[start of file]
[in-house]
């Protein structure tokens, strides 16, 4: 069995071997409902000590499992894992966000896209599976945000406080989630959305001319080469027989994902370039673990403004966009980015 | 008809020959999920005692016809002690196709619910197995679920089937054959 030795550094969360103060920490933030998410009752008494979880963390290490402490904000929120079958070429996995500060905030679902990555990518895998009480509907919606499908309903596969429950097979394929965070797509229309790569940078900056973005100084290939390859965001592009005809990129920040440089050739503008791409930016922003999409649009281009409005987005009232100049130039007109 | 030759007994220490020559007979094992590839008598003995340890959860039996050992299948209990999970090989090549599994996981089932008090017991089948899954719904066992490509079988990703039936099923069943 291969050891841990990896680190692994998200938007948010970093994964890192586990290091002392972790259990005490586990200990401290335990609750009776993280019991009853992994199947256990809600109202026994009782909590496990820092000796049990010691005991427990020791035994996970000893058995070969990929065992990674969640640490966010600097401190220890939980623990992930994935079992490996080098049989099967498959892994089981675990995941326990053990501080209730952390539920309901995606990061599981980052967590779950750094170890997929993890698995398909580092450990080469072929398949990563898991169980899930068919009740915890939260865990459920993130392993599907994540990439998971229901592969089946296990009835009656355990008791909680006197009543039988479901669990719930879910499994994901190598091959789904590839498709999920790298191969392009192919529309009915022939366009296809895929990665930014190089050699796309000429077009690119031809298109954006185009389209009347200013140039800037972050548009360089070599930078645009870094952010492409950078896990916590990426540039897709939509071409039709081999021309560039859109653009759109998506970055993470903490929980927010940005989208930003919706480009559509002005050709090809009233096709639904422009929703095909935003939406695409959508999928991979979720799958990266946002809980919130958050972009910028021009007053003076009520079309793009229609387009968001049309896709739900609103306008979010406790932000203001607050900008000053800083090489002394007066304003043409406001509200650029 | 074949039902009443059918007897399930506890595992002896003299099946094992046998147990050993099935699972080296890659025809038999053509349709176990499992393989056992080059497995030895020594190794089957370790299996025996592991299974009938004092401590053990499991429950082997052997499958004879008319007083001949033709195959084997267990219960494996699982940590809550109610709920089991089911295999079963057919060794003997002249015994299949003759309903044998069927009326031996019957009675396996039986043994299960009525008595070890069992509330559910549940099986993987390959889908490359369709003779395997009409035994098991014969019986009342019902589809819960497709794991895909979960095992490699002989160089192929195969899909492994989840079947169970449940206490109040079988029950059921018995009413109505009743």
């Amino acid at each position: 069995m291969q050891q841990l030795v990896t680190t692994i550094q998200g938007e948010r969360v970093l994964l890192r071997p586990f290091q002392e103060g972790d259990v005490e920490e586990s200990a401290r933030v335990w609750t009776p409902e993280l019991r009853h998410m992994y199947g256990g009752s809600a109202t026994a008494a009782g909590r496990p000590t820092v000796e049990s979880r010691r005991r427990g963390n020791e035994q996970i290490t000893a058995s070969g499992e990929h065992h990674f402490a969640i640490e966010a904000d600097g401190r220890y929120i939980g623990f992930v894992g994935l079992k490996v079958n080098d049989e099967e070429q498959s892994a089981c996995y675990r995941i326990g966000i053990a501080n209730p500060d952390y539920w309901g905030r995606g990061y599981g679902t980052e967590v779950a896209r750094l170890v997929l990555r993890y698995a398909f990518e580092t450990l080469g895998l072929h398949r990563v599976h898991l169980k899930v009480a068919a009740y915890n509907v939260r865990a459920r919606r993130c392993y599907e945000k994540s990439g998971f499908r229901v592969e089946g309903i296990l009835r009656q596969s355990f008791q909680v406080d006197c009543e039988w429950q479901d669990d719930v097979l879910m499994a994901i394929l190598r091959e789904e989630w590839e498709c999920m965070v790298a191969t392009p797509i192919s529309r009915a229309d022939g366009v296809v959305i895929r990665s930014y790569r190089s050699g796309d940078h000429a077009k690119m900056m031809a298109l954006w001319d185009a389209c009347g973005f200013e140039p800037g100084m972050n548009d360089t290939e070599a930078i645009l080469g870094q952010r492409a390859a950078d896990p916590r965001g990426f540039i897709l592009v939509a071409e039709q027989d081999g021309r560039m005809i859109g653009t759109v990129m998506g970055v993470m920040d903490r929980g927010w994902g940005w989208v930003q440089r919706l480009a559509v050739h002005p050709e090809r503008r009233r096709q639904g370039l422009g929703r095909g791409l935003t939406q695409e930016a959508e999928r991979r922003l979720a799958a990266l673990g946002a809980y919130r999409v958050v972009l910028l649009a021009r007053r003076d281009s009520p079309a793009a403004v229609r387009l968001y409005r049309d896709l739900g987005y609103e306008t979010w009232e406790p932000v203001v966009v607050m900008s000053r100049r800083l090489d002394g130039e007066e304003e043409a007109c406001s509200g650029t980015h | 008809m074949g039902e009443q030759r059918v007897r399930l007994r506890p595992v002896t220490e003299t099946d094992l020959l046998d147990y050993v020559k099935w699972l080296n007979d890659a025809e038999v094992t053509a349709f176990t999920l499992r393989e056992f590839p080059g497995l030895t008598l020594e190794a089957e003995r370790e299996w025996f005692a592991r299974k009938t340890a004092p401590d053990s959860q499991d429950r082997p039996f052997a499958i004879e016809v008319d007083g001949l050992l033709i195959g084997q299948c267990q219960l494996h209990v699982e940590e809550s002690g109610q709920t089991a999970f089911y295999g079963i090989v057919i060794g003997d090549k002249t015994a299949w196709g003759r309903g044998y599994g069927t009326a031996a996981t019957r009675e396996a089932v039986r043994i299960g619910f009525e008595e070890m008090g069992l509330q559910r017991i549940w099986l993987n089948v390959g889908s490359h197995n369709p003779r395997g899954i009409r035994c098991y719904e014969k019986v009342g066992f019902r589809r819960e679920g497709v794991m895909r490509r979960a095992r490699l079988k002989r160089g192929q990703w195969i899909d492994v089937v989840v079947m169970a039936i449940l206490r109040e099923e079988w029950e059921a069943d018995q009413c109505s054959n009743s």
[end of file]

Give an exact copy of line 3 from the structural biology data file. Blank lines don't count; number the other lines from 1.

């Amino acid at each position: 069995m291969q050891q841990l030795v990896t680190t692994i550094q998200g938007e948010r969360v970093l994964l890192r071997p586990f290091q002392e103060g972790d259990v005490e920490e586990s200990a401290r933030v335990w609750t009776p409902e993280l019991r009853h998410m992994y199947g256990g009752s809600a109202t026994a008494a009782g909590r496990p000590t820092v000796e049990s979880r010691r005991r427990g963390n020791e035994q996970i290490t000893a058995s070969g499992e990929h065992h990674f402490a969640i640490e966010a904000d600097g401190r220890y929120i939980g623990f992930v894992g994935l079992k490996v079958n080098d049989e099967e070429q498959s892994a089981c996995y675990r995941i326990g966000i053990a501080n209730p500060d952390y539920w309901g905030r995606g990061y599981g679902t980052e967590v779950a896209r750094l170890v997929l990555r993890y698995a398909f990518e580092t450990l080469g895998l072929h398949r990563v599976h898991l169980k899930v009480a068919a009740y915890n509907v939260r865990a459920r919606r993130c392993y599907e945000k994540s990439g998971f499908r229901v592969e089946g309903i296990l009835r009656q596969s355990f008791q909680v406080d006197c009543e039988w429950q479901d669990d719930v097979l879910m499994a994901i394929l190598r091959e789904e989630w590839e498709c999920m965070v790298a191969t392009p797509i192919s529309r009915a229309d022939g366009v296809v959305i895929r990665s930014y790569r190089s050699g796309d940078h000429a077009k690119m900056m031809a298109l954006w001319d185009a389209c009347g973005f200013e140039p800037g100084m972050n548009d360089t290939e070599a930078i645009l080469g870094q952010r492409a390859a950078d896990p916590r965001g990426f540039i897709l592009v939509a071409e039709q027989d081999g021309r560039m005809i859109g653009t759109v990129m998506g970055v993470m920040d903490r929980g927010w994902g940005w989208v930003q440089r919706l480009a559509v050739h002005p050709e090809r503008r009233r096709q639904g370039l422009g929703r095909g791409l935003t939406q695409e930016a959508e999928r991979r922003l979720a799958a990266l673990g946002a809980y919130r999409v958050v972009l910028l649009a021009r007053r003076d281009s009520p079309a793009a403004v229609r387009l968001y409005r049309d896709l739900g987005y609103e306008t979010w009232e406790p932000v203001v966009v607050m900008s000053r100049r800083l090489d002394g130039e007066e304003e043409a007109c406001s509200g650029t980015h | 008809m074949g039902e009443q030759r059918v007897r399930l007994r506890p595992v002896t220490e003299t099946d094992l020959l046998d147990y050993v020559k099935w699972l080296n007979d890659a025809e038999v094992t053509a349709f176990t999920l499992r393989e056992f590839p080059g497995l030895t008598l020594e190794a089957e003995r370790e299996w025996f005692a592991r299974k009938t340890a004092p401590d053990s959860q499991d429950r082997p039996f052997a499958i004879e016809v008319d007083g001949l050992l033709i195959g084997q299948c267990q219960l494996h209990v699982e940590e809550s002690g109610q709920t089991a999970f089911y295999g079963i090989v057919i060794g003997d090549k002249t015994a299949w196709g003759r309903g044998y599994g069927t009326a031996a996981t019957r009675e396996a089932v039986r043994i299960g619910f009525e008595e070890m008090g069992l509330q559910r017991i549940w099986l993987n089948v390959g889908s490359h197995n369709p003779r395997g899954i009409r035994c098991y719904e014969k019986v009342g066992f019902r589809r819960e679920g497709v794991m895909r490509r979960a095992r490699l079988k002989r160089g192929q990703w195969i899909d492994v089937v989840v079947m169970a039936i449940l206490r109040e099923e079988w029950e059921a069943d018995q009413c109505s054959n009743s």